World Malaria Day 2017: Prevent Malaria, Save Lives
World Malaria Day is an international event commemorated every year on 25 April and recognizes global efforts to control malaria. The WHO has called for accelerated scale-up of efforts to prevent malaria and save lives.
- Malaria is a life-threatening disease caused by parasites that are transmitted to people through the bites of infected female Anopheles mosquitoes.
- In 2015, 91 countries and areas had ongoing malaria transmission.
- Malaria is preventable and curable, and increased efforts are dramatically reducing the malaria burden in many places.
- Malaria is caused by Plasmodium parasites. The parasites are spread to people through the bites of infected female Anopheles mosquitoes, called "malaria vectors." There are 5 parasite species that cause malaria in humans, and 2 of these species P. falciparum and P. vivax pose the greatest threat. P. falciparum is the most prevalent malaria parasite on the African continent. It is responsible for most malaria-related deaths globally. P. vivax is the dominant malaria parasite in most countries outside of sub-Saharan Africa.
- Malaria is an acute febrile illness. In a non-immune individual, symptoms usually appear 1015 days after the infective mosquito bite. The first symptoms fever, headache, and chills may be mild and difficult to recognize as malaria. If not treated within 24 hours, it can progress to severe illness, often leading to death.
- Vector control is the main way to prevent and reduce malaria transmission. If coverage of vector control interventions within a specific area is high enough, then a measure of protection will be conferred across the community. Two forms of vector control insecticide-treated mosquito nets and indoor residual spraying are effective in a wide range of circumstances.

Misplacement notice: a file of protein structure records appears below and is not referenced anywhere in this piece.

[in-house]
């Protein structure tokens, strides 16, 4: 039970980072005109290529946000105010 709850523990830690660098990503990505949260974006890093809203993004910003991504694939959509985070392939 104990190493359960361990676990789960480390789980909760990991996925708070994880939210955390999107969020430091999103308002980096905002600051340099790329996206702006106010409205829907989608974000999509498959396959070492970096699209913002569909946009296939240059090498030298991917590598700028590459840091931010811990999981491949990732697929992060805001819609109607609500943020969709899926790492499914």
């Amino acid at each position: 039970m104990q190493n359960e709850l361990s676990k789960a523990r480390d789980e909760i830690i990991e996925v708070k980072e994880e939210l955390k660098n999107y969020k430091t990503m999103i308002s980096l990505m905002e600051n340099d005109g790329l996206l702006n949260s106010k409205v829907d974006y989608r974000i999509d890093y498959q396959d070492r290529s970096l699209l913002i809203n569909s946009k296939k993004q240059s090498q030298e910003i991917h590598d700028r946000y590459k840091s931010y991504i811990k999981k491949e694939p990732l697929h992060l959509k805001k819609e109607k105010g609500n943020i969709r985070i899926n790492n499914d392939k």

- Avoid mosquito bites by wearing protective clothing over the arms and legs, using mosquito nets and screens, and insect repellents (cream, lotion, spray or vaporizer). Anti-malarial drugs can be prescribed for visitors to areas where malaria is prevalent.
World Malaria Day (WMD) is an international event commemorated every year on 25 April and recognizes global efforts to control malaria. It falls in World Immunization Week 24-30 April which celebrates the widespread use of vaccines that protect people against 26 diseases. Overall, vaccines prevent an estimated 2-3 million deaths each year.
The WHO has called for accelerated scale-up of efforts to prevent malaria and save lives. At an event on the eve of World Malaria Day in Nairobi, the UN health agency said more than 663 million cases have been averted since 2001 in sub-Saharan Africa, which shoulders 90% of the global malaria burden.
Together with diagnosis and treatment, WHO recommends a package of proven prevention approaches, including insecticide treated nets, spraying indoor walls with insecticides, and preventive medicines for the most vulnerable groups: pregnant women, under-fives and infants.
WHO's latest report spotlights critical gaps in prevention coverage, particularly in sub-Saharan Africa. An estimated 43% of people at risk of malaria in the region were not protected by either a net or indoor insecticide spraying in 2015. Approximately 69% of pregnant women in 20 African countries did not have access to the recommended 3 or more doses of preventive treatment.
However, the rate of new malaria cases fell by 21% globally between 2010 and 2015, according to the World Malaria Report 2016. Malaria death rates fell by 29% in the same 5-year period. In sub-Saharan Africa, case incidence and death rates fell by 21% and 31%, respectively. Other regions have made substantial gains in their malaria responses, but the disease remains a major public health threat.
In 2015, the global tally of malaria reached 429 000 malaria deaths and 212 million new cases. One child died from malaria every 2 minutes.
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